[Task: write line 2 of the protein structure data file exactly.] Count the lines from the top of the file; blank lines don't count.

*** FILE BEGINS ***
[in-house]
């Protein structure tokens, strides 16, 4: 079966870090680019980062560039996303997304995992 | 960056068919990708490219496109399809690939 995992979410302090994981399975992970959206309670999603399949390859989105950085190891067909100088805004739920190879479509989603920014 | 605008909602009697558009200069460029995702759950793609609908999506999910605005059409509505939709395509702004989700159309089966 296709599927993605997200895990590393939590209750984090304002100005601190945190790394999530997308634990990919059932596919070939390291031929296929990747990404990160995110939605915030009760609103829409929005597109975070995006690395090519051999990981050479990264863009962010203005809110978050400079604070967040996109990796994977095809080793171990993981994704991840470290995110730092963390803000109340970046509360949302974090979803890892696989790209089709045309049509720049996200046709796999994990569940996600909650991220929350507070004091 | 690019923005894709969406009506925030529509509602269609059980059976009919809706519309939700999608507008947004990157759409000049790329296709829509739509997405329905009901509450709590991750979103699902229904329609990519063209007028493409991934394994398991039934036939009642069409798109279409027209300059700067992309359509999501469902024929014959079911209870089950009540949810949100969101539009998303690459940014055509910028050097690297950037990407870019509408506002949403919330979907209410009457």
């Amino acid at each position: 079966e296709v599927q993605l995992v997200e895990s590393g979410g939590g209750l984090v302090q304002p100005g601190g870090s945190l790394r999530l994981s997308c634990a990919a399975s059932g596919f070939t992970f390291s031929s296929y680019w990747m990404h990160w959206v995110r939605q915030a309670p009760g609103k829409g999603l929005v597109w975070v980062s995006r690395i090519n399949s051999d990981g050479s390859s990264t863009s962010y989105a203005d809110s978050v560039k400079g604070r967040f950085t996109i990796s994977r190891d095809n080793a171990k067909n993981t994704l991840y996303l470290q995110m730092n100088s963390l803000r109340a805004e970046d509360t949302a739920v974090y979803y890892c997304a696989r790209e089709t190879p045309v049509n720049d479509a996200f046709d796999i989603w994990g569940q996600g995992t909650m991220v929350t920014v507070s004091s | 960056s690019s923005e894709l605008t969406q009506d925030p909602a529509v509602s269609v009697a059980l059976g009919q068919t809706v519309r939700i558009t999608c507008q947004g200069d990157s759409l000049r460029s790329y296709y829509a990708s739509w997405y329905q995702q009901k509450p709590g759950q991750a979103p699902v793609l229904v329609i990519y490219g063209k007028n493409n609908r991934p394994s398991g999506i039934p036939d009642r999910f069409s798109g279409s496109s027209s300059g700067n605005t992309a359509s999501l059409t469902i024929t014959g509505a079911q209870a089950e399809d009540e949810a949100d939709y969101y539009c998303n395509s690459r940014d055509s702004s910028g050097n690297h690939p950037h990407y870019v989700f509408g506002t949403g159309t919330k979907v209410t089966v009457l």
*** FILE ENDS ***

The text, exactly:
């Protein structure tokens, strides 16, 4: 079966870090680019980062560039996303997304995992 | 960056068919990708490219496109399809690939 995992979410302090994981399975992970959206309670999603399949390859989105950085190891067909100088805004739920190879479509989603920014 | 605008909602009697558009200069460029995702759950793609609908999506999910605005059409509505939709395509702004989700159309089966 296709599927993605997200895990590393939590209750984090304002100005601190945190790394999530997308634990990919059932596919070939390291031929296929990747990404990160995110939605915030009760609103829409929005597109975070995006690395090519051999990981050479990264863009962010203005809110978050400079604070967040996109990796994977095809080793171990993981994704991840470290995110730092963390803000109340970046509360949302974090979803890892696989790209089709045309049509720049996200046709796999994990569940996600909650991220929350507070004091 | 690019923005894709969406009506925030529509509602269609059980059976009919809706519309939700999608507008947004990157759409000049790329296709829509739509997405329905009901509450709590991750979103699902229904329609990519063209007028493409991934394994398991039934036939009642069409798109279409027209300059700067992309359509999501469902024929014959079911209870089950009540949810949100969101539009998303690459940014055509910028050097690297950037990407870019509408506002949403919330979907209410009457």